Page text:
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In this article, we investigate the divergence between credit ratings (CRs) and Moody's market-implied ratings (MIRs). Our evidence shows that rating gaps provide incremental information to the market regarding issuers' default risk over CRs alone in the short horizon and outperform CRs over extended horizons. The predictive ability of rating gaps is greater for more opaque and volatile issuers. Such predictability was more pronounced during the 2008 financial crisis but weakened in the post–Dodd–Frank Act period. This finding is consistent with credit rating agencies' efforts to improve their performance when facing regulatory pressure. Moreover, our analysis identifies rating-gap signals that do (do not) lead to subsequent Moody's actions to place issuers on negative outlook and watchlists. We find that negative signals from MIR gaps have a real economic impact on issuers' fundamentals such as profitability, leverage, investment, and default risk, thus supporting the recovery-efforts hypothesis.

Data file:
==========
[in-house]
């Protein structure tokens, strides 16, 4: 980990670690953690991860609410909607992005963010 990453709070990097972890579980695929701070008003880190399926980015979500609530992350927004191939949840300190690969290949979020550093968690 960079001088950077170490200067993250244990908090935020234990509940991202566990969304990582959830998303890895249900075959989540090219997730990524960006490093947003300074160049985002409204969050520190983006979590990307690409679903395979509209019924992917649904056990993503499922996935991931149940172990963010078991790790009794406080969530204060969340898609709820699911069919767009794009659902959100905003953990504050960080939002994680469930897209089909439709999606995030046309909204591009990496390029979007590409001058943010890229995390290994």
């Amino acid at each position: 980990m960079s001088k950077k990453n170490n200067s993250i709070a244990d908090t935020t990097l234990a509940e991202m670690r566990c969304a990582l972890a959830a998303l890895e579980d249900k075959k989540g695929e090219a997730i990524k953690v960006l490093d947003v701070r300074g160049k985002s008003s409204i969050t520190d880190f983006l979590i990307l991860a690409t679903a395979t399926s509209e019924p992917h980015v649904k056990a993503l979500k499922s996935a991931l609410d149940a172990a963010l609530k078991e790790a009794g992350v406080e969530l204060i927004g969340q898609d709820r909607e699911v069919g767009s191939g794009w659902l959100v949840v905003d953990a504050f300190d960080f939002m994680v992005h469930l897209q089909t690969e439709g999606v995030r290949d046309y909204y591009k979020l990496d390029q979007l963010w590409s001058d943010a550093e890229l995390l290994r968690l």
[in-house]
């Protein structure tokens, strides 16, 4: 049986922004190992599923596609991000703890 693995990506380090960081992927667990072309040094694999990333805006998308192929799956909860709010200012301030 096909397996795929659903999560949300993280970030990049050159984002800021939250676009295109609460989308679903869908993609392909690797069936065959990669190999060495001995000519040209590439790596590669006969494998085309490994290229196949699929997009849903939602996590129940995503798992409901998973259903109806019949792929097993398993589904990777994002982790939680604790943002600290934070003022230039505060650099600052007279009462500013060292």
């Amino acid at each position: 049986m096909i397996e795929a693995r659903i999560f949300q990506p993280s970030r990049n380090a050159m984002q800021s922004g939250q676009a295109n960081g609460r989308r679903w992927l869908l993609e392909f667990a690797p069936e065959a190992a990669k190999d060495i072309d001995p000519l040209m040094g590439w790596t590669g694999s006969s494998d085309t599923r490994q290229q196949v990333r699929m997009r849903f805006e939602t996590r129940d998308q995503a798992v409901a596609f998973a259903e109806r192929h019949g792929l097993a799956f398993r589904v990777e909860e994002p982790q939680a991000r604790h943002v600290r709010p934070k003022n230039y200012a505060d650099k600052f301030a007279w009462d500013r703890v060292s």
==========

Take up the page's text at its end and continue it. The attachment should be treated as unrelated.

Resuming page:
|Journal||Journal of Financial Research|
|Publication status||E-pub ahead of print - 12 Apr 2023|
Bibliographical noteFunding Information:
We thank two anonymous referees and the editor for their valuable comments and suggestions, which greatly improved our paper. We acknowledge the research grant from the General Research Fund (GRF), Research Grants Council, Hong Kong (LU13501214). We thank Cheung Chun‐Kit for his excellent research assistance. All errors remain our own.
© 2023 The Southern Finance Association and the Southwestern Finance Association.
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Are Market Implied Ratings Viable Alternatives to Credit Ratings? (市場隱含評級替代信用評級的可行性研究)
POON, P. H. W., HASAN, I. & ZHANG, G.
Research Grants Council (HKSAR)
1/01/15 → 31/12/17
Project: Grant Research